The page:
Raising a Baby Without Breaking the Bank

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Let’s face it: Babies are adorable, and well worth the effort….but they can be really expensive. Even without buying all the fancy and expensive baby gadgets you see at the store and online, basics like clothes, diapers, food and toys can really add up. The U.S. Department of Agriculture says the average cost of raising a child to the age of 18 is around $250,000. Yikes!

But providing for a baby doesn’t have to break the bank. There are many ways to save hundreds, even thousands, of dollars in the first two years of your child’s life.

Food: We’ll start with nutrition of a newborn, milk. Baby formula can be very expensive, ranging from $50- $200 a month. If at all possible, consider breastfeeding. Not only is breastfeeding recommended for most families because of its health benefits, to both baby and mom, it can save you at least a thousand dollars, likely much more. If breastfeeding isn’t possible, there are still a few ways to not spend as much money on formula. Firstly, take advantage of the free formula samples offered at your OBGYN’s office and the hospital. This will give you a way to test out different brands and types of formula for free. When you find a formula you like, look at the brand’s website and see if any rewards programs and email lists with coupons are available. Also, don’t be afraid to try store brand formula, like Target’s Up & Up brand. You may find your baby likes it the same as the well-known brands, and you’ll save a lot by making the switch.

When you start adding solids into your baby’s diet, realize that you don’t always have to buy pre-made Gerber or Beech-Nut baby food. Making your own pureed foods can be simple, and is certainly MUCH cheaper in most cases. Googling “Making your own baby food” will yield dozens of useful results. You’ll realize how easy it can be. Stop buying Gerber pureed bananas for .75 cents a jar, and buy whole bananas for .75 cents (or less) per pound and mash/puree it yourself. The same goes for most other fruits and veggies. Cook, puree, and save!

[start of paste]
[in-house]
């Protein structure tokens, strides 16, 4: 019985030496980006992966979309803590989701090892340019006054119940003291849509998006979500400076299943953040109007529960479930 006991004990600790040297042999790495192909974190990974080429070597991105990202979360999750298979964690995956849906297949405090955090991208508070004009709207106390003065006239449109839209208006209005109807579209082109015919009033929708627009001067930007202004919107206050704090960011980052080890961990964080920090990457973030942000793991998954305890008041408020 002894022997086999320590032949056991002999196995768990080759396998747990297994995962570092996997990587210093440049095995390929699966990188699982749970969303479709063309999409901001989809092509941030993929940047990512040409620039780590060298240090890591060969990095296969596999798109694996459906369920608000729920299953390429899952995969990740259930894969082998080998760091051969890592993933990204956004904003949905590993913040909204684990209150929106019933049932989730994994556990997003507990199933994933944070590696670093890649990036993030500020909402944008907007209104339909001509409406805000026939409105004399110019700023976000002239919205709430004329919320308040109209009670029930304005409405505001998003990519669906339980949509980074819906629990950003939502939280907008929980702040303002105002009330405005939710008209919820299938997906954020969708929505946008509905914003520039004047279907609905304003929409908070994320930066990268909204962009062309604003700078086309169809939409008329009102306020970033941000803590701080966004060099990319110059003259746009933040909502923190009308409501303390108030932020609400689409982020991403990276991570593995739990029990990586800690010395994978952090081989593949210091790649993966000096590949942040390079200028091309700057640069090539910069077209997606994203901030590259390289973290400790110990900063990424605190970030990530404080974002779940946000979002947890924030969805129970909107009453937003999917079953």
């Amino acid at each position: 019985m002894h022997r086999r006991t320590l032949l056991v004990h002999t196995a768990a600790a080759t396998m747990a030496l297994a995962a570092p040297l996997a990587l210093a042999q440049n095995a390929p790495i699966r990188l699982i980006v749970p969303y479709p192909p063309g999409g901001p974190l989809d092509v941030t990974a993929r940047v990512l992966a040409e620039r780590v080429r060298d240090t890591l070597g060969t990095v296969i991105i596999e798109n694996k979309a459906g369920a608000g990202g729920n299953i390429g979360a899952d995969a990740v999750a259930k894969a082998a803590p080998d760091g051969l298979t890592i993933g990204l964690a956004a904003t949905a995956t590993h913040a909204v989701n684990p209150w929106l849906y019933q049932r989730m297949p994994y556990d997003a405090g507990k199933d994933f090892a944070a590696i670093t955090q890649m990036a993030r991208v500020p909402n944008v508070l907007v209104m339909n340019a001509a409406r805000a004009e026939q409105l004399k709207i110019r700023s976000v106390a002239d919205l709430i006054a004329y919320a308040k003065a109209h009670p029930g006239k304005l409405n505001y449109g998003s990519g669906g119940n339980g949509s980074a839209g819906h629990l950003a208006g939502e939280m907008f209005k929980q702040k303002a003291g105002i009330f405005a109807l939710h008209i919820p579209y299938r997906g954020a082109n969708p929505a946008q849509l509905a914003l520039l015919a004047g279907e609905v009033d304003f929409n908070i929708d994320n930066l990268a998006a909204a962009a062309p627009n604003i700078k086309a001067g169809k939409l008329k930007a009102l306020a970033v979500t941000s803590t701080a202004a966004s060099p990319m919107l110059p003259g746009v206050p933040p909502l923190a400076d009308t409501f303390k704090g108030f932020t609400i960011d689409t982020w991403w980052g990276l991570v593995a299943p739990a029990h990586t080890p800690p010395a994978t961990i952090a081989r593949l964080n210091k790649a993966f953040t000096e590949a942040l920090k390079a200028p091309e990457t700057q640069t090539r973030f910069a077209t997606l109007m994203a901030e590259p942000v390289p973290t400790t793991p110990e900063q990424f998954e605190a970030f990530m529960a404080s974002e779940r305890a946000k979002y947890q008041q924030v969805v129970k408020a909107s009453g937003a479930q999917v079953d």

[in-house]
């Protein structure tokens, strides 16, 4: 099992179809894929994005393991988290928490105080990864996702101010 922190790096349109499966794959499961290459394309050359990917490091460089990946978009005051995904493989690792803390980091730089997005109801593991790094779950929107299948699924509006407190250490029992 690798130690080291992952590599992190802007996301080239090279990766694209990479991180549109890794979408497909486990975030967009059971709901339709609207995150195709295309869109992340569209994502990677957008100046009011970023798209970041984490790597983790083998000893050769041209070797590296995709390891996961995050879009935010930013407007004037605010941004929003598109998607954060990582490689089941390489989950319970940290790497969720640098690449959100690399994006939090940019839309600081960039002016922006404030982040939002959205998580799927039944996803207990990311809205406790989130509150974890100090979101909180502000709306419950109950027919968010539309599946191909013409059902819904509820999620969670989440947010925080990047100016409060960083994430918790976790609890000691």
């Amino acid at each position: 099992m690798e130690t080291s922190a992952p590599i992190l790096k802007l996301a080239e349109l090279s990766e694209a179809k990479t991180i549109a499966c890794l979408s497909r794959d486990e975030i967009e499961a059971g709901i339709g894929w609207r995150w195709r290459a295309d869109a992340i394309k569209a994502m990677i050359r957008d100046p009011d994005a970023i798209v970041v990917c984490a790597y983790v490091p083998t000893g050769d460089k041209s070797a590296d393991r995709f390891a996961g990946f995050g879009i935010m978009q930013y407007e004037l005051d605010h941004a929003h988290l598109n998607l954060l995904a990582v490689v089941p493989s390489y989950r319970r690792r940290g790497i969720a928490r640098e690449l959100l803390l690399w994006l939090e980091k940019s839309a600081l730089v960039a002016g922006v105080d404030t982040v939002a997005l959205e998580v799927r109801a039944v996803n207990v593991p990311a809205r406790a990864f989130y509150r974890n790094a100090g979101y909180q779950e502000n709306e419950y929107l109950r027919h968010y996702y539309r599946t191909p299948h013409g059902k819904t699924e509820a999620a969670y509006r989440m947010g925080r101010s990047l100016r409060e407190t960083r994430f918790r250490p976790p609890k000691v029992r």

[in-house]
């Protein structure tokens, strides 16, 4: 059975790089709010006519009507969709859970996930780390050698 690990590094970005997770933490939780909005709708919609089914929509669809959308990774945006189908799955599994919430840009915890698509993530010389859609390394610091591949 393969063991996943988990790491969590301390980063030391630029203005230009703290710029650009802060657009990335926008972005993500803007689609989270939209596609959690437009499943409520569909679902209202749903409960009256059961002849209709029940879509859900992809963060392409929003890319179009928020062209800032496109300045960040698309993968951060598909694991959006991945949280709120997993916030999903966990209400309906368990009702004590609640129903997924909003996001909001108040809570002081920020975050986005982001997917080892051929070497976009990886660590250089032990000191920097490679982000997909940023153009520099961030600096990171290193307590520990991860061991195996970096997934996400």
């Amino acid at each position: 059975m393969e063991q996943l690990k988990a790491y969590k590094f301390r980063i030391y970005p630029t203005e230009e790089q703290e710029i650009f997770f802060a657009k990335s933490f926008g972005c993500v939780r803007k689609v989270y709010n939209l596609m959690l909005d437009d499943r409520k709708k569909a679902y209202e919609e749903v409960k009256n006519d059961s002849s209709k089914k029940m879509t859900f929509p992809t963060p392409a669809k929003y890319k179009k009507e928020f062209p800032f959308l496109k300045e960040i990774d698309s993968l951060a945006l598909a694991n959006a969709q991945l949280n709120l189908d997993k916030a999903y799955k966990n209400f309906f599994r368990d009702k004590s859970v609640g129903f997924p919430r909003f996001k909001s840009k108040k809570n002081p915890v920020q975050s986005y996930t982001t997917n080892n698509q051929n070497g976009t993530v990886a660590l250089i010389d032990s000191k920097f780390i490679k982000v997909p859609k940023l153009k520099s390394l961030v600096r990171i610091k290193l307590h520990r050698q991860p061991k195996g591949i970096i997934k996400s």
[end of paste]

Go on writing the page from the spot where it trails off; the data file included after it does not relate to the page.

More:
Diapers and wipes: Don’t be fooled into thinking that only Huggies and Pampers have good diapers and wipes. Just because it’s the most expensive doesn’t mean it’s the best. My favorite diapers are Luvs. They are cheaper than Huggies and Pampers, and for both my kids, I discovered they leaked less. Consider store brand diapers and wipes as well, you may be surprised at how well they work.

Once you decide the brands you are happy with, ALWAYS try to buy in bulk. Compare prices on the big boxes of diapers and wipes at places like Target, Walmart, Sam’s Club/Costco, and Amazon. You should be able to find all those prices listed online, saving you a trip to those stores. I prefer buying my diapers and wipes on Amazon, through their “Subscribe & Save” program. The diapers are a few dollars cheaper per box than even Sam’s Club, and it gets delivered automatically every month right to my door. Plus, my kids love to play with the delivery box. You can’t beat free toys!

Clothing and shoes: Never forget, babies are messy. Spending $5-$20 dollars on an item of clothing only to see it get stained within days can be frustrating. A good option is to buy second hand clothes when you can. You won’t believe how many people in your area are selling or giving away baby clothes they no longer need. Look through yard sale listings, craigslist ads, and other classifieds sites in your area (remember to be safe if meeting with strangers). I have bought almost all my boy’s clothes and shoes second-hand for .25 cents to $1 per item. Most all the clothes have no stains, and many look brand-new. Once you start buying used, you’ll get good at finding the gently-used stuff.

Baby gear/entertainment/toys: Buying second-hand is a great option for most everything you need for a baby, not just clothes. From big items like bassinets, cribs, swings and bouncers, to toys and books, you can save lots of cash buying used. It’s well worth the effort in looking. Just last week, I bought a little monster truck for my 2 year old for .25 cents at a yard sale. It’s now his favorite toy, and has provided hours of entertainment. (Although this item was like new, it is a good idea to disinfect any used toys).

Providing a healthy and happy environment for your baby doesn’t have to make you broke, or prevent you from saving what you need to for emergencies or retirement. Just a little knowledge, planning and effort will help you achieve your financial goals.

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Written by Erica Quist

Erica has been writing and moderating online discussions for over 5 years. Her ongoing work with a major news organization has firmly established her as a respected consumer advocate. You can reach her at


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